purpose of somehow litigating the employer's "lack of fault") in order to protect its lien.
Second, Security contends that in the event the parties to this action reach a settlement without a concession of liability on the part of the defendant, and then subsequently fail to satisfy Security's compensation lien, Security will be forced to sue the plaintiff and defendant, and prove that the defendant "caused" the plaintiff's injuries, in order to collect the lien. See City of Pittsburgh v. Rue, 38 Pa. Cmwlth. 187, 393 A.2d 1066 (1977). This contention fails to support intervention for two reasons. First, it has been held that an intervenor's interest will not be "impaired or impeded" within the meaning of Rule 24(a) if the disposition of the present action will not preclude the intervenor from bringing suit in another forum to enforce its claim. See e.g., Shorb v. Airco, Inc., No. 82-1983, slip op. at 5-6 (E.D. Pa. June 21, 1985). More important, however, is the fact that Security has not demonstrated that its interest is not adequately protected by the plaintiff in this action. Security has alleged no specific facts showing "such factors as proof of collusion between [a representative party] and the opposing party, any adverse interest between the [intervenor] and the representative, and whether there is any indication that the representative has been less than diligent in prosecuting the litigation." Olden v. Hagerstown Cash Register, Inc., 619 F.2d 271, 275 (3d Cir. 1980). Security does not contend that the plaintiff (or the defendant) in this case has indicated in any way that in the event of a settlement they will fail to honor Security's statutory subrogation claim. Furthermore, Security does not specify how its suggestion of a "potential conflict of interest" between itself and plaintiffs' counsel might arise. In Olden v. Hagerstown Cash Register, Inc., supra, the Third Circuit upheld the district court's denial of a workmen's compensation carrier's petition to intervene in the underlying tort action. The court observed that no conflict of interest could exist between the plaintiff and the carrier prior to a recovery by the plaintiff, and that in the (unlikely) event a conflict should arise after a verdict or settlement is reached, the carrier has "ample opportunities to protect its interests" at that time, e.g., by moving to intervene prior to distribution of the fund created by the settlement or judgment. Olden, 619 F.2d at 275. Accordingly, Security's petition to intervene as of right in this matter pursuant to Fed. R. Civ. P. 24(a) will be denied at this time.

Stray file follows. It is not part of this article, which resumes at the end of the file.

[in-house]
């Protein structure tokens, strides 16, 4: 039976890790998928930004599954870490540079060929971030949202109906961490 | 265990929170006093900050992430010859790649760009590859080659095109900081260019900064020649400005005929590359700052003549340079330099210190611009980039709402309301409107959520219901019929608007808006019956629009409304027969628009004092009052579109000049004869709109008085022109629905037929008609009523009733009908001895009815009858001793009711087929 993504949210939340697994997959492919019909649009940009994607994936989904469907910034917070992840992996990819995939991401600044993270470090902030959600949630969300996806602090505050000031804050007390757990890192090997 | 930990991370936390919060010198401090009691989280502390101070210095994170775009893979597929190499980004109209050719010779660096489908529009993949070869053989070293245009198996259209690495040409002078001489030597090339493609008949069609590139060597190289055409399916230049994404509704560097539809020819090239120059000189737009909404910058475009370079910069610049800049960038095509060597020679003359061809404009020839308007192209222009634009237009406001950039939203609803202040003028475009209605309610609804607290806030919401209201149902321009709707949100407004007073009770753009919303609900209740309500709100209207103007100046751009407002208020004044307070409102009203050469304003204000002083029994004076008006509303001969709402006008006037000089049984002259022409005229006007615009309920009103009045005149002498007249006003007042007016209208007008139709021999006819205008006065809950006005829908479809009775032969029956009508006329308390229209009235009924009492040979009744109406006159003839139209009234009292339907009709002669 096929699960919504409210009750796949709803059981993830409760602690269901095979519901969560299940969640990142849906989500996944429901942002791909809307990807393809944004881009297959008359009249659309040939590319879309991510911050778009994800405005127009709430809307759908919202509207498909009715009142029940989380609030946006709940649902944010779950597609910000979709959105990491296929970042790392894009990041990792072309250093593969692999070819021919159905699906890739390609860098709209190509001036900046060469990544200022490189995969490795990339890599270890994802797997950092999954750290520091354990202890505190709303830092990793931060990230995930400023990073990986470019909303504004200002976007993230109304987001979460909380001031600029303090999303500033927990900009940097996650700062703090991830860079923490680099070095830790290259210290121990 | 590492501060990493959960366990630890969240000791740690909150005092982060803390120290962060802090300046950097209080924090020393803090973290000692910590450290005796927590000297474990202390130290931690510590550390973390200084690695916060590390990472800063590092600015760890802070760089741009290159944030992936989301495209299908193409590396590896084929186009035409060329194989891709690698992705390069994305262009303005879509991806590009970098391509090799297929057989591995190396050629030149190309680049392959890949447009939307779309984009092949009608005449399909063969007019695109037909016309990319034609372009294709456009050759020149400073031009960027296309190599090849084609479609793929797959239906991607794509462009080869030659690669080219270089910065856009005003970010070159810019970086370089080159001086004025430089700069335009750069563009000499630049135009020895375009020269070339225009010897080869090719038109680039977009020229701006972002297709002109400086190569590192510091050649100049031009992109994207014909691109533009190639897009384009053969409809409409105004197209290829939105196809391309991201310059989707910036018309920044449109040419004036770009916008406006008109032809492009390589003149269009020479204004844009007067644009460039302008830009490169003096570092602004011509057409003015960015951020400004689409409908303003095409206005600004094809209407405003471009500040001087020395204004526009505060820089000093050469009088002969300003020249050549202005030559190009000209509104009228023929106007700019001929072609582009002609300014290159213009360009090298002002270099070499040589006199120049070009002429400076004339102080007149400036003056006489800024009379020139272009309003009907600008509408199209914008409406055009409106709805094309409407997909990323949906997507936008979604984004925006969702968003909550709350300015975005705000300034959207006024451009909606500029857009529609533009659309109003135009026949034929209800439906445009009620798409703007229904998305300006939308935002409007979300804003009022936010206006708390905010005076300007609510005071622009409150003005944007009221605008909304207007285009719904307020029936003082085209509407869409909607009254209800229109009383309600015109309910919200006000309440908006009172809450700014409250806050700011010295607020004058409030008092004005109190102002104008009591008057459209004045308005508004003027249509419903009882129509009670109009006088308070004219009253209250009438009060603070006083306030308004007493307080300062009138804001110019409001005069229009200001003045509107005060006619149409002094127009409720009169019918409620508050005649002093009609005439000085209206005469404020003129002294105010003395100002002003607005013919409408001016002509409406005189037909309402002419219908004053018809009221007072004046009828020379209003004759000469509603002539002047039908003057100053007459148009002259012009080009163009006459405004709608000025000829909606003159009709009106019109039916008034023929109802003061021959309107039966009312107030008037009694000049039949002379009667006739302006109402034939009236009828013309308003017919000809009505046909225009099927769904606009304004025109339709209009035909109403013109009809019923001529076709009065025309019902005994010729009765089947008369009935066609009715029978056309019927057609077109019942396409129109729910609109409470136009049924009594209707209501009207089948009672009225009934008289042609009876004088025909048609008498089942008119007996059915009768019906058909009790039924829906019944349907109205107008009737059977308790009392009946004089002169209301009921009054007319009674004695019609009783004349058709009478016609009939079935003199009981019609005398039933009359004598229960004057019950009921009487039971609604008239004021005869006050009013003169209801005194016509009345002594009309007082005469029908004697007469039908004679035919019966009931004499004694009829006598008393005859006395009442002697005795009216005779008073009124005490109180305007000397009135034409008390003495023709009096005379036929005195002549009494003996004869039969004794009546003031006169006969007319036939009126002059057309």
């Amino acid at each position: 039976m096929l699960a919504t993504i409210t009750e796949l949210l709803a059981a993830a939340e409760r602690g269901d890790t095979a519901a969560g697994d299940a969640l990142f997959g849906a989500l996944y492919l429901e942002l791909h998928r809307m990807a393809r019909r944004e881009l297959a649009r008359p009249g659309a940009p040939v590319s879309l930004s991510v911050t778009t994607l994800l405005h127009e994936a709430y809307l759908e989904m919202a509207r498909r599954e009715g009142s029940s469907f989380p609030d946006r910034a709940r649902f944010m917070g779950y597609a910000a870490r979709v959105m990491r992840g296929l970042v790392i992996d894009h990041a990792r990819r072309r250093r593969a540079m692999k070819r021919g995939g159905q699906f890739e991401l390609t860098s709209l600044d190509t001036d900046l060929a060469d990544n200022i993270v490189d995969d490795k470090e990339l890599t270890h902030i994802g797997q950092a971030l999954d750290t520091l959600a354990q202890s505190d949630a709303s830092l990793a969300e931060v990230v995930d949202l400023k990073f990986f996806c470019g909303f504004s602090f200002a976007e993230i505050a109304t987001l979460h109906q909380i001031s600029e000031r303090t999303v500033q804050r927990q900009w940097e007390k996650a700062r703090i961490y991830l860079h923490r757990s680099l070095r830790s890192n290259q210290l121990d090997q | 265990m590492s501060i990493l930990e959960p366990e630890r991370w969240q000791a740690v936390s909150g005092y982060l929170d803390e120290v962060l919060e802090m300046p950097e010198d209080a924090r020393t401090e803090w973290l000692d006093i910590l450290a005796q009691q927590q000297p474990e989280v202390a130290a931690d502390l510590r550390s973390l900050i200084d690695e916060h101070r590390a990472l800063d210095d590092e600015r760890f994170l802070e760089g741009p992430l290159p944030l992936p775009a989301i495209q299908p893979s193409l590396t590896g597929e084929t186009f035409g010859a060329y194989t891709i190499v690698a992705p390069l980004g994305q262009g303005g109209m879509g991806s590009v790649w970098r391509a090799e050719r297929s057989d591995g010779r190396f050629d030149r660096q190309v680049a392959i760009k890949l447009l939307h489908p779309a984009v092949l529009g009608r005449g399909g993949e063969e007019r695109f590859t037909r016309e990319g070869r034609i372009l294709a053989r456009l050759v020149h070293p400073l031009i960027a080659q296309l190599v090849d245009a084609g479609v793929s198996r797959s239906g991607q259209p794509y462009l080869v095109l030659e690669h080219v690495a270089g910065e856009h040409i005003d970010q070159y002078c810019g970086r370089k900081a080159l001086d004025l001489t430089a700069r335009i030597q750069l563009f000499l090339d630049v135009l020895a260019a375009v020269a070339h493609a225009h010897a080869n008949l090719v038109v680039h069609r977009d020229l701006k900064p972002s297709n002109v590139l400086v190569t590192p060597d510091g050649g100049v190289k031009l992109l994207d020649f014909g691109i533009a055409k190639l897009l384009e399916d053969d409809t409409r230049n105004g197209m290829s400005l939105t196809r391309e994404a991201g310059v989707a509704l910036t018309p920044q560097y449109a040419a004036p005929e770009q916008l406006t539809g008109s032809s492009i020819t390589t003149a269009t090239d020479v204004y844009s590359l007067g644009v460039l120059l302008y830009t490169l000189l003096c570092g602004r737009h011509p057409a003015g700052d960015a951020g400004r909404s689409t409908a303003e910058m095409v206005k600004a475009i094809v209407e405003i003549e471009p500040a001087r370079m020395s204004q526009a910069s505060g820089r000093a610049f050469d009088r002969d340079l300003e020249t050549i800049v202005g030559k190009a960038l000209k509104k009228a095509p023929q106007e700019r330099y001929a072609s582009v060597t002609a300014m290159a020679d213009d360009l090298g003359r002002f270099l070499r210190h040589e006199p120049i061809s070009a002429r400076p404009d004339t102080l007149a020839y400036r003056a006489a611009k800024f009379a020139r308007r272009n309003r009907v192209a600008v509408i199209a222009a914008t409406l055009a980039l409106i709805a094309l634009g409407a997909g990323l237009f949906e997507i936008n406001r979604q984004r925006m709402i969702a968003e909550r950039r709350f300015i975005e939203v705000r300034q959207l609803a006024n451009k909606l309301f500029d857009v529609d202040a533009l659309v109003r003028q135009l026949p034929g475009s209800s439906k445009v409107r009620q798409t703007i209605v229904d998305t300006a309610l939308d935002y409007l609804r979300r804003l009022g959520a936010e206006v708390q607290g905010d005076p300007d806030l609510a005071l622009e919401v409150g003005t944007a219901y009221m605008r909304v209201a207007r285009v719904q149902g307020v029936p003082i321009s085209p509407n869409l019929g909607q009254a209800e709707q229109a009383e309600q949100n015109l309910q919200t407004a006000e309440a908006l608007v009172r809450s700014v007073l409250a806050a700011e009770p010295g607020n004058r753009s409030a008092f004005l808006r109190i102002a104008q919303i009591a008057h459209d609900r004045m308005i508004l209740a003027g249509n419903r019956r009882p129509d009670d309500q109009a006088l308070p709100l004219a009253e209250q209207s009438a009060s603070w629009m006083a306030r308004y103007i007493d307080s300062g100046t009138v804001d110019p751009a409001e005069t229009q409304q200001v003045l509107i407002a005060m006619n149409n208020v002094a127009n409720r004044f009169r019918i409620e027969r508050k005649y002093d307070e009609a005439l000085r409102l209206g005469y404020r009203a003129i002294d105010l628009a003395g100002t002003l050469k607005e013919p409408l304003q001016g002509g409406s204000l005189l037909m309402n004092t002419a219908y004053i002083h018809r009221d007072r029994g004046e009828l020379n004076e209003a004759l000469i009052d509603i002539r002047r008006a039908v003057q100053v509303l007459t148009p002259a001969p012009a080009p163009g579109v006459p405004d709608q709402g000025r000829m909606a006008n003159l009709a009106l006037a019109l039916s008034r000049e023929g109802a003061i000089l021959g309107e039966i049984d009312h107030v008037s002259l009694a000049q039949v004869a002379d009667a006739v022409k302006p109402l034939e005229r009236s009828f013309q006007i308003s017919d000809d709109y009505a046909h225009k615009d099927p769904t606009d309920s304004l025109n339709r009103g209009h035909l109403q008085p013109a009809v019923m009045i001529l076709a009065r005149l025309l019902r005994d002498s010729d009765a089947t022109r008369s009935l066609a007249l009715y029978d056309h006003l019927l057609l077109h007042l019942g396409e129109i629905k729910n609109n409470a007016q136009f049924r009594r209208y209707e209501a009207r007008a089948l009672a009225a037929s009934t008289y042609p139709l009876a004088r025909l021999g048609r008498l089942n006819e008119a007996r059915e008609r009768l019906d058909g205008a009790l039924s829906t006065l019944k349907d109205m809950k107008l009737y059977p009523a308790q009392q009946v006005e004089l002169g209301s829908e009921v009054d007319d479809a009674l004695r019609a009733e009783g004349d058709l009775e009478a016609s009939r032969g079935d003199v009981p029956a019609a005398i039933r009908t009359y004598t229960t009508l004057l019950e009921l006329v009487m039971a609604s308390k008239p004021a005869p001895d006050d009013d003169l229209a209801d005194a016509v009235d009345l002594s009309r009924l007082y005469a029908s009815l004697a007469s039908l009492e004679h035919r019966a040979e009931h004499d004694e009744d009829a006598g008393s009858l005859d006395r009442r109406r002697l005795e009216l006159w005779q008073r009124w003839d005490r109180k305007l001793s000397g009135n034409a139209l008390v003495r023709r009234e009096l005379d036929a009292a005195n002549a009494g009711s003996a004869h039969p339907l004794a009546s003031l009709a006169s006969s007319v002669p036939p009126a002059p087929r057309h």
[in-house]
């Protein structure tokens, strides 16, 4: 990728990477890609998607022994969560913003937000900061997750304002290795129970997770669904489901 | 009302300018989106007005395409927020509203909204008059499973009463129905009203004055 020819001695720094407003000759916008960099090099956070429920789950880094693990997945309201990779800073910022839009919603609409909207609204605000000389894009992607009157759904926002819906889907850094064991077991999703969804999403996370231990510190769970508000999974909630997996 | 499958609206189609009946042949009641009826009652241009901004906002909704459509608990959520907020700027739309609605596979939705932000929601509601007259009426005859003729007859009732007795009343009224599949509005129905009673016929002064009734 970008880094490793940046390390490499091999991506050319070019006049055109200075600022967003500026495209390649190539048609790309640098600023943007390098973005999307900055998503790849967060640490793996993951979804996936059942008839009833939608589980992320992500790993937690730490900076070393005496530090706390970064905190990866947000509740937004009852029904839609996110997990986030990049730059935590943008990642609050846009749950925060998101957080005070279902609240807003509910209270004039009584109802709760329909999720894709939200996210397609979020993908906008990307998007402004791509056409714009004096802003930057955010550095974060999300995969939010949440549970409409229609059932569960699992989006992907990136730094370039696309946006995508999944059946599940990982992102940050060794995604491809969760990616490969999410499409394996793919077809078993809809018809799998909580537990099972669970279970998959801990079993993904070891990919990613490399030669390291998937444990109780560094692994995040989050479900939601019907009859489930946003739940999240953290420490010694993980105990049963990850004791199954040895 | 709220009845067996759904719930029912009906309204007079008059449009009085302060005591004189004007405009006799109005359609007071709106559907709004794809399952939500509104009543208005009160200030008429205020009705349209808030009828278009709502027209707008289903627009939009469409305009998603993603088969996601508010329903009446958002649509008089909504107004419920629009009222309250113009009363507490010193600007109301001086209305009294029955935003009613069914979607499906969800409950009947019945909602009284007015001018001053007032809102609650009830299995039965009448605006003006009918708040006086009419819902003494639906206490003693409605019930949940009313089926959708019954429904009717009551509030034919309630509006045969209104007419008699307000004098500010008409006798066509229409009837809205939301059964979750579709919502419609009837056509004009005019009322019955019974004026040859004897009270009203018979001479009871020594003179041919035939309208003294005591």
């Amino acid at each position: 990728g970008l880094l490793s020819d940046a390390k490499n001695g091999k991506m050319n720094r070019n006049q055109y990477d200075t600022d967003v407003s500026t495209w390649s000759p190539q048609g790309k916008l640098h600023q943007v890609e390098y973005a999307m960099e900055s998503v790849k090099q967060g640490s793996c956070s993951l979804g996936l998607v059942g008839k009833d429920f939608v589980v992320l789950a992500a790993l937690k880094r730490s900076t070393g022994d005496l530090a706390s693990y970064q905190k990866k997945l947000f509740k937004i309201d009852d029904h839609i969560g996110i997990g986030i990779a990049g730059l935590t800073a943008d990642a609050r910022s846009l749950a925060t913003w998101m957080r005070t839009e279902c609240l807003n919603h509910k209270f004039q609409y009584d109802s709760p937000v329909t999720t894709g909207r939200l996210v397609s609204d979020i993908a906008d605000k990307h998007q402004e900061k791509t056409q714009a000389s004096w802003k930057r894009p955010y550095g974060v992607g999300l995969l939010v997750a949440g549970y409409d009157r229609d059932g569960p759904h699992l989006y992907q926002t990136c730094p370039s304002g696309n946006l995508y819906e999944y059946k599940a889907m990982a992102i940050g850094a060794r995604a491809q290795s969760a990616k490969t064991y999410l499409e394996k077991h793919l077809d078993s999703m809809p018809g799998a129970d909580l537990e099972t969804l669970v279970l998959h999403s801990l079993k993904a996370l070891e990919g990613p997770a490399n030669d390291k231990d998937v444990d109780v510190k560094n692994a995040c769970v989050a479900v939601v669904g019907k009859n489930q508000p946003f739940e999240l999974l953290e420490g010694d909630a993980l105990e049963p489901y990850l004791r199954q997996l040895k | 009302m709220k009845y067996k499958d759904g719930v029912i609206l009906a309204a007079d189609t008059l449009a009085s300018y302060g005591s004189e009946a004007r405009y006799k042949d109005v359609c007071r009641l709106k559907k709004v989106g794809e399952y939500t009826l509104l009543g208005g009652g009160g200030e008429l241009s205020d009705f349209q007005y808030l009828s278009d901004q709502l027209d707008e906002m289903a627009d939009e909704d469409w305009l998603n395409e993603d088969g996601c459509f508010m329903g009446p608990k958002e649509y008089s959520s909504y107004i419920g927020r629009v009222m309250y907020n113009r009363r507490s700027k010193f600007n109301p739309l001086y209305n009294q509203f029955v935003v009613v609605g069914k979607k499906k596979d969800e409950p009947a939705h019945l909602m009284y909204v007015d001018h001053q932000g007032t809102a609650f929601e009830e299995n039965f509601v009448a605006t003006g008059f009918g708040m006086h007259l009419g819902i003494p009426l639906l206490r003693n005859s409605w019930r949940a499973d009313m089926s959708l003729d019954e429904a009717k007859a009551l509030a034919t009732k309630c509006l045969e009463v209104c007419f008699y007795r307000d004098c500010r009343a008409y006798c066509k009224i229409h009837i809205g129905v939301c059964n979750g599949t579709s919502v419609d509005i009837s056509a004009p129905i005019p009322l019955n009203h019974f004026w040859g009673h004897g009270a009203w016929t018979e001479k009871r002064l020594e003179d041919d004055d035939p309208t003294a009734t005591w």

Finally, it does not appear that Security seeks to intervene permissively in this action pursuant to Rule 24(b), which states in pertinent part that intervention may be permitted "(2) when an applicant's claim or defense and the main action have a question of law or fact in common." However, in the event Security is seeking permissive intervention the Court would, in its discretion, decline to permit it for the following reasons. First, as the Olden court observed, the presence of an insurance carrier as a party at trial might lead to the prejudicial disclosure of the existence of workmen's compensation. 619 F.2d at 273. Furthermore, accepting Security's observation that the presence of the compensation carrier might facilitate settlement negotiations, there is no reason that Security must become a party to participate in such discussions, and indeed as a general rule the compensation carrier participates in settlement negotiations in the underlying tort suit without attempting to formally intervene. Security does not contend that any of the parties to this action have impeded in any way its efforts to keep informed of the status of this litigation and/or any negotiations concerning settlement. Accordingly, to the extent Security seeks leave of court to intervene in this action pursuant to Rule 24(b), the Court will, in its discretion, decline to permit such intervention.
AND NOW, this 3 day of July, 1985, upon consideration of the motion for leave to intervene as a party-plaintiff filed by Security Insurance Co., for the reasons stated in this Court's Memorandum of July 3, 1985,
IT IS HEREBY ORDERED that the motion for leave to intervene as a party-plaintiff filed by Security Insurance Co. is DENIED.
© 1992-2004 VersusLaw Inc.